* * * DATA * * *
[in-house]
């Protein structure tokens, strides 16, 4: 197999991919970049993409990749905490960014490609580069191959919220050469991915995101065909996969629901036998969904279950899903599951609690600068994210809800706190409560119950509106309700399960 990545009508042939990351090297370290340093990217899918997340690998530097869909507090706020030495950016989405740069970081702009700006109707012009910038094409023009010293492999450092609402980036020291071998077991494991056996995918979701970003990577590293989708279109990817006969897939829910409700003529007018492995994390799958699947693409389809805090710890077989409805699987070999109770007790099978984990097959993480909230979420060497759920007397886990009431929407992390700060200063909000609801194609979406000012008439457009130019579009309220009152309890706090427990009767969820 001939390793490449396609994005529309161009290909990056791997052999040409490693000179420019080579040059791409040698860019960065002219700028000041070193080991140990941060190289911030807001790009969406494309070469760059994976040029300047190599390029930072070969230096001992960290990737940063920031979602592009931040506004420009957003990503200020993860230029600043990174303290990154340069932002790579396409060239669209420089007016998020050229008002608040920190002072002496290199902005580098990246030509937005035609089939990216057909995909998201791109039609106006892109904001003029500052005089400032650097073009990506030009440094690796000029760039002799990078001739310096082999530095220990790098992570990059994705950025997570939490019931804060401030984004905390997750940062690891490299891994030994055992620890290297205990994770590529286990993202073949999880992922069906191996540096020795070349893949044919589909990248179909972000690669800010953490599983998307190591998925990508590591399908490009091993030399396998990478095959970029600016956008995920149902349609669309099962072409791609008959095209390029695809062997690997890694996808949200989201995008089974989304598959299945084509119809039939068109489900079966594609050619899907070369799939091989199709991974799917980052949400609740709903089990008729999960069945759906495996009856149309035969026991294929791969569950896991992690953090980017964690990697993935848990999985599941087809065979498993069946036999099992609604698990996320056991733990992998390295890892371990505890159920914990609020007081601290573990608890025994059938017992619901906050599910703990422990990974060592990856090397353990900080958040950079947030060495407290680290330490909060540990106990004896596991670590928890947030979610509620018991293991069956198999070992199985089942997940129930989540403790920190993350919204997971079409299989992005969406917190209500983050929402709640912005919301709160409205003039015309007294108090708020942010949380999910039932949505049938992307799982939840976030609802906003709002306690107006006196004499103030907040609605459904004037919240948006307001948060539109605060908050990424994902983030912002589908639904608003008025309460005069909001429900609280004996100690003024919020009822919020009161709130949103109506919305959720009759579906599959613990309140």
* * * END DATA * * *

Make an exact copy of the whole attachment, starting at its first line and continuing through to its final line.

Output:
[in-house]
């Protein structure tokens, strides 16, 4: 197999991919970049993409990749905490960014490609580069191959919220050469991915995101065909996969629901036998969904279950899903599951609690600068994210809800706190409560119950509106309700399960 990545009508042939990351090297370290340093990217899918997340690998530097869909507090706020030495950016989405740069970081702009700006109707012009910038094409023009010293492999450092609402980036020291071998077991494991056996995918979701970003990577590293989708279109990817006969897939829910409700003529007018492995994390799958699947693409389809805090710890077989409805699987070999109770007790099978984990097959993480909230979420060497759920007397886990009431929407992390700060200063909000609801194609979406000012008439457009130019579009309220009152309890706090427990009767969820 001939390793490449396609994005529309161009290909990056791997052999040409490693000179420019080579040059791409040698860019960065002219700028000041070193080991140990941060190289911030807001790009969406494309070469760059994976040029300047190599390029930072070969230096001992960290990737940063920031979602592009931040506004420009957003990503200020993860230029600043990174303290990154340069932002790579396409060239669209420089007016998020050229008002608040920190002072002496290199902005580098990246030509937005035609089939990216057909995909998201791109039609106006892109904001003029500052005089400032650097073009990506030009440094690796000029760039002799990078001739310096082999530095220990790098992570990059994705950025997570939490019931804060401030984004905390997750940062690891490299891994030994055992620890290297205990994770590529286990993202073949999880992922069906191996540096020795070349893949044919589909990248179909972000690669800010953490599983998307190591998925990508590591399908490009091993030399396998990478095959970029600016956008995920149902349609669309099962072409791609008959095209390029695809062997690997890694996808949200989201995008089974989304598959299945084509119809039939068109489900079966594609050619899907070369799939091989199709991974799917980052949400609740709903089990008729999960069945759906495996009856149309035969026991294929791969569950896991992690953090980017964690990697993935848990999985599941087809065979498993069946036999099992609604698990996320056991733990992998390295890892371990505890159920914990609020007081601290573990608890025994059938017992619901906050599910703990422990990974060592990856090397353990900080958040950079947030060495407290680290330490909060540990106990004896596991670590928890947030979610509620018991293991069956198999070992199985089942997940129930989540403790920190993350919204997971079409299989992005969406917190209500983050929402709640912005919301709160409205003039015309007294108090708020942010949380999910039932949505049938992307799982939840976030609802906003709002306690107006006196004499103030907040609605459904004037919240948006307001948060539109605060908050990424994902983030912002589908639904608003008025309460005069909001429900609280004996100690003024919020009822919020009161709130949103109506919305959720009759579906599959613990309140």